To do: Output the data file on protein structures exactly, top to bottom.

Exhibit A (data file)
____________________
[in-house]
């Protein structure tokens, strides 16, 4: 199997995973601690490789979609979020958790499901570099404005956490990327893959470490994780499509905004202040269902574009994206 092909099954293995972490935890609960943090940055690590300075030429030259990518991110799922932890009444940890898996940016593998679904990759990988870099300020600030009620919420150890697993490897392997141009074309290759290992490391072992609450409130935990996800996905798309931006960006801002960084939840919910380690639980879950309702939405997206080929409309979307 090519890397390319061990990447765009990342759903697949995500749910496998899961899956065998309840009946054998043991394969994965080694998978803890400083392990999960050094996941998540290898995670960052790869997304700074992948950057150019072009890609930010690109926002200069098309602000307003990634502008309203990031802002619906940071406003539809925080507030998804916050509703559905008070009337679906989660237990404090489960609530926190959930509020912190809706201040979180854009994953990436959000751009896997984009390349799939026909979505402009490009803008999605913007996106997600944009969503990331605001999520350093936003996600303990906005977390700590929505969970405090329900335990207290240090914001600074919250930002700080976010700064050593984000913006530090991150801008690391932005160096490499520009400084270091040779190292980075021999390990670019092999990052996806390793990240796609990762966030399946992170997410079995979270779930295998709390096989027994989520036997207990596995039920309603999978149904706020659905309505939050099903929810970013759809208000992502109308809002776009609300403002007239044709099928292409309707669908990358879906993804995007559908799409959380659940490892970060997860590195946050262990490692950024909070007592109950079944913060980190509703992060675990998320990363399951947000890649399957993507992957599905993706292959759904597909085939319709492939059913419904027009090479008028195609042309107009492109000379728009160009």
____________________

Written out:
[in-house]
């Protein structure tokens, strides 16, 4: 199997995973601690490789979609979020958790499901570099404005956490990327893959470490994780499509905004202040269902574009994206 092909099954293995972490935890609960943090940055690590300075030429030259990518991110799922932890009444940890898996940016593998679904990759990988870099300020600030009620919420150890697993490897392997141009074309290759290992490391072992609450409130935990996800996905798309931006960006801002960084939840919910380690639980879950309702939405997206080929409309979307 090519890397390319061990990447765009990342759903697949995500749910496998899961899956065998309840009946054998043991394969994965080694998978803890400083392990999960050094996941998540290898995670960052790869997304700074992948950057150019072009890609930010690109926002200069098309602000307003990634502008309203990031802002619906940071406003539809925080507030998804916050509703559905008070009337679906989660237990404090489960609530926190959930509020912190809706201040979180854009994953990436959000751009896997984009390349799939026909979505402009490009803008999605913007996106997600944009969503990331605001999520350093936003996600303990906005977390700590929505969970405090329900335990207290240090914001600074919250930002700080976010700064050593984000913006530090991150801008690391932005160096490499520009400084270091040779190292980075021999390990670019092999990052996806390793990240796609990762966030399946992170997410079995979270779930295998709390096989027994989520036997207990596995039920309603999978149904706020659905309505939050099903929810970013759809208000992502109308809002776009609300403002007239044709099928292409309707669908990358879906993804995007559908799409959380659940490892970060997860590195946050262990490692950024909070007592109950079944913060980190509703992060675990998320990363399951947000890649399957993507992957599905993706292959759904597909085939319709492939059913419904027009090479008028195609042309107009492109000379728009160009």